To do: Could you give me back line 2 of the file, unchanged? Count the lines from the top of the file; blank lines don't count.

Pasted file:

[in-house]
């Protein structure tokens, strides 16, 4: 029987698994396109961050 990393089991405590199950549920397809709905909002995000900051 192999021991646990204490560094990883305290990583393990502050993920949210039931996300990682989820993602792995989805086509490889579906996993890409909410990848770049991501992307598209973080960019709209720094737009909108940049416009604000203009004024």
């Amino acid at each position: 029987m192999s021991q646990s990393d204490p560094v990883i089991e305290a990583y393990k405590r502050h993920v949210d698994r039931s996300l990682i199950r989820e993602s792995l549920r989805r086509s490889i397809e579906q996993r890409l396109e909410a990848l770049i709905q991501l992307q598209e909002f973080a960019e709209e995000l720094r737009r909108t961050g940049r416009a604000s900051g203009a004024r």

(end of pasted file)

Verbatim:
């Protein structure tokens, strides 16, 4: 029987698994396109961050 990393089991405590199950549920397809709905909002995000900051 192999021991646990204490560094990883305290990583393990502050993920949210039931996300990682989820993602792995989805086509490889579906996993890409909410990848770049991501992307598209973080960019709209720094737009909108940049416009604000203009004024």